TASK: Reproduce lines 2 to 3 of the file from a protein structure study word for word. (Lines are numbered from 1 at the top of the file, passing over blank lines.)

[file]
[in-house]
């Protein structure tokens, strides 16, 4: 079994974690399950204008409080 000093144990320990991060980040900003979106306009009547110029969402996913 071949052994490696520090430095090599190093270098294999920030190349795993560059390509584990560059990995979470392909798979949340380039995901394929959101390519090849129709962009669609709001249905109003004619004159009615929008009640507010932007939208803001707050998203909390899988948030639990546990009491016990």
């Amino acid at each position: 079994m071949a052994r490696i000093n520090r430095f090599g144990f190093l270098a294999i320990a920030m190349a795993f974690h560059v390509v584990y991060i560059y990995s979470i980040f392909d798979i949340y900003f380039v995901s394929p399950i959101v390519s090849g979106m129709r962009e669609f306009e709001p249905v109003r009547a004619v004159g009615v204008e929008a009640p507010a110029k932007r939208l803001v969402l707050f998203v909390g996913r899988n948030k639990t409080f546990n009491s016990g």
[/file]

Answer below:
């Protein structure tokens, strides 16, 4: 079994974690399950204008409080 000093144990320990991060980040900003979106306009009547110029969402996913 071949052994490696520090430095090599190093270098294999920030190349795993560059390509584990560059990995979470392909798979949340380039995901394929959101390519090849129709962009669609709001249905109003004619004159009615929008009640507010932007939208803001707050998203909390899988948030639990546990009491016990």
């Amino acid at each position: 079994m071949a052994r490696i000093n520090r430095f090599g144990f190093l270098a294999i320990a920030m190349a795993f974690h560059v390509v584990y991060i560059y990995s979470i980040f392909d798979i949340y900003f380039v995901s394929p399950i959101v390519s090849g979106m129709r962009e669609f306009e709001p249905v109003r009547a004619v004159g009615v204008e929008a009640p507010a110029k932007r939208l803001v969402l707050f998203v909390g996913r899988n948030k639990t409080f546990n009491s016990g």